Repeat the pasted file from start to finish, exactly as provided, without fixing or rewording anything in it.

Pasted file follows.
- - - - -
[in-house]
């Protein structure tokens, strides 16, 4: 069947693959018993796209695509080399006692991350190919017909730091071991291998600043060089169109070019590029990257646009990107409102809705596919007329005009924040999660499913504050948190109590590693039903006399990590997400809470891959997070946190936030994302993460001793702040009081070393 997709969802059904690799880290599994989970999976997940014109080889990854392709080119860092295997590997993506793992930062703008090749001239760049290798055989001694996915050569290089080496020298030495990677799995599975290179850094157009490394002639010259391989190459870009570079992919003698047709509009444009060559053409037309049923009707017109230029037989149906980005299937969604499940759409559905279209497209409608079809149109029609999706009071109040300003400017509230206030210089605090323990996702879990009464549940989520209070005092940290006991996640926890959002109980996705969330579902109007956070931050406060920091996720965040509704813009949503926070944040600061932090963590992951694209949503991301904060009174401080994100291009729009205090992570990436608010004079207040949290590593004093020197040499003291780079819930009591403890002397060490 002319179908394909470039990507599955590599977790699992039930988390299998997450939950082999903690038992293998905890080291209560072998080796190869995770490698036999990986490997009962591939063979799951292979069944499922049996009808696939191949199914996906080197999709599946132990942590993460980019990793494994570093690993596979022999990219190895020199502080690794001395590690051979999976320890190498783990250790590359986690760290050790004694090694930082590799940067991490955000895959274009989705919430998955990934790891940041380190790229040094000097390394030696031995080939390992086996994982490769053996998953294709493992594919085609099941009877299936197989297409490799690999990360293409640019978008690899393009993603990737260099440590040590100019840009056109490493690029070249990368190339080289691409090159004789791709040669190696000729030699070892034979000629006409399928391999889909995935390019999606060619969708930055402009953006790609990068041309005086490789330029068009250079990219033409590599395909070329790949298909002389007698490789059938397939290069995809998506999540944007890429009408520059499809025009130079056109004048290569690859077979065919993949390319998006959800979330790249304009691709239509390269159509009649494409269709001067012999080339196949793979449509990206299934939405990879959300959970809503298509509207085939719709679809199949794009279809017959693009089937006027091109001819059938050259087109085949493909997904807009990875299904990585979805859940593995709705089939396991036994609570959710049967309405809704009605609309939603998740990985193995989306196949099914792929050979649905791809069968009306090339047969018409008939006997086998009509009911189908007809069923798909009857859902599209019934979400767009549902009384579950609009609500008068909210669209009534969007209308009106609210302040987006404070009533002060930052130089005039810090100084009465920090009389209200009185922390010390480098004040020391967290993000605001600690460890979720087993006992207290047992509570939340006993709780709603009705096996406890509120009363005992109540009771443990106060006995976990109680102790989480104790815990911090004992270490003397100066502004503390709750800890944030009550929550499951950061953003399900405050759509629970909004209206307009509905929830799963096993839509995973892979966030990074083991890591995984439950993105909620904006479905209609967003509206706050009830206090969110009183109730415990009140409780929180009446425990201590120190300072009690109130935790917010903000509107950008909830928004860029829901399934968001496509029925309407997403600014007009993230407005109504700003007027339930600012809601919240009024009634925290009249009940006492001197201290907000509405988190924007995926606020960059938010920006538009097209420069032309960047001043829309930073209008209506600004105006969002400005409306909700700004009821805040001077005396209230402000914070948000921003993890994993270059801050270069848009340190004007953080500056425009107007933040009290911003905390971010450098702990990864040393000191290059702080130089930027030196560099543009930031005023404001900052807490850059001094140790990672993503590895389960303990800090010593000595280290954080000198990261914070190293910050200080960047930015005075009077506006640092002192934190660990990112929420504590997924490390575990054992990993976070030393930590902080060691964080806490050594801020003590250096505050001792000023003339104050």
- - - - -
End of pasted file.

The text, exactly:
[in-house]
């Protein structure tokens, strides 16, 4: 069947693959018993796209695509080399006692991350190919017909730091071991291998600043060089169109070019590029990257646009990107409102809705596919007329005009924040999660499913504050948190109590590693039903006399990590997400809470891959997070946190936030994302993460001793702040009081070393 997709969802059904690799880290599994989970999976997940014109080889990854392709080119860092295997590997993506793992930062703008090749001239760049290798055989001694996915050569290089080496020298030495990677799995599975290179850094157009490394002639010259391989190459870009570079992919003698047709509009444009060559053409037309049923009707017109230029037989149906980005299937969604499940759409559905279209497209409608079809149109029609999706009071109040300003400017509230206030210089605090323990996702879990009464549940989520209070005092940290006991996640926890959002109980996705969330579902109007956070931050406060920091996720965040509704813009949503926070944040600061932090963590992951694209949503991301904060009174401080994100291009729009205090992570990436608010004079207040949290590593004093020197040499003291780079819930009591403890002397060490 002319179908394909470039990507599955590599977790699992039930988390299998997450939950082999903690038992293998905890080291209560072998080796190869995770490698036999990986490997009962591939063979799951292979069944499922049996009808696939191949199914996906080197999709599946132990942590993460980019990793494994570093690993596979022999990219190895020199502080690794001395590690051979999976320890190498783990250790590359986690760290050790004694090694930082590799940067991490955000895959274009989705919430998955990934790891940041380190790229040094000097390394030696031995080939390992086996994982490769053996998953294709493992594919085609099941009877299936197989297409490799690999990360293409640019978008690899393009993603990737260099440590040590100019840009056109490493690029070249990368190339080289691409090159004789791709040669190696000729030699070892034979000629006409399928391999889909995935390019999606060619969708930055402009953006790609990068041309005086490789330029068009250079990219033409590599395909070329790949298909002389007698490789059938397939290069995809998506999540944007890429009408520059499809025009130079056109004048290569690859077979065919993949390319998006959800979330790249304009691709239509390269159509009649494409269709001067012999080339196949793979449509990206299934939405990879959300959970809503298509509207085939719709679809199949794009279809017959693009089937006027091109001819059938050259087109085949493909997904807009990875299904990585979805859940593995709705089939396991036994609570959710049967309405809704009605609309939603998740990985193995989306196949099914792929050979649905791809069968009306090339047969018409008939006997086998009509009911189908007809069923798909009857859902599209019934979400767009549902009384579950609009609500008068909210669209009534969007209308009106609210302040987006404070009533002060930052130089005039810090100084009465920090009389209200009185922390010390480098004040020391967290993000605001600690460890979720087993006992207290047992509570939340006993709780709603009705096996406890509120009363005992109540009771443990106060006995976990109680102790989480104790815990911090004992270490003397100066502004503390709750800890944030009550929550499951950061953003399900405050759509629970909004209206307009509905929830799963096993839509995973892979966030990074083991890591995984439950993105909620904006479905209609967003509206706050009830206090969110009183109730415990009140409780929180009446425990201590120190300072009690109130935790917010903000509107950008909830928004860029829901399934968001496509029925309407997403600014007009993230407005109504700003007027339930600012809601919240009024009634925290009249009940006492001197201290907000509405988190924007995926606020960059938010920006538009097209420069032309960047001043829309930073209008209506600004105006969002400005409306909700700004009821805040001077005396209230402000914070948000921003993890994993270059801050270069848009340190004007953080500056425009107007933040009290911003905390971010450098702990990864040393000191290059702080130089930027030196560099543009930031005023404001900052807490850059001094140790990672993503590895389960303990800090010593000595280290954080000198990261914070190293910050200080960047930015005075009077506006640092002192934190660990990112929420504590997924490390575990054992990993976070030393930590902080060691964080806490050594801020003590250096505050001792000023003339104050």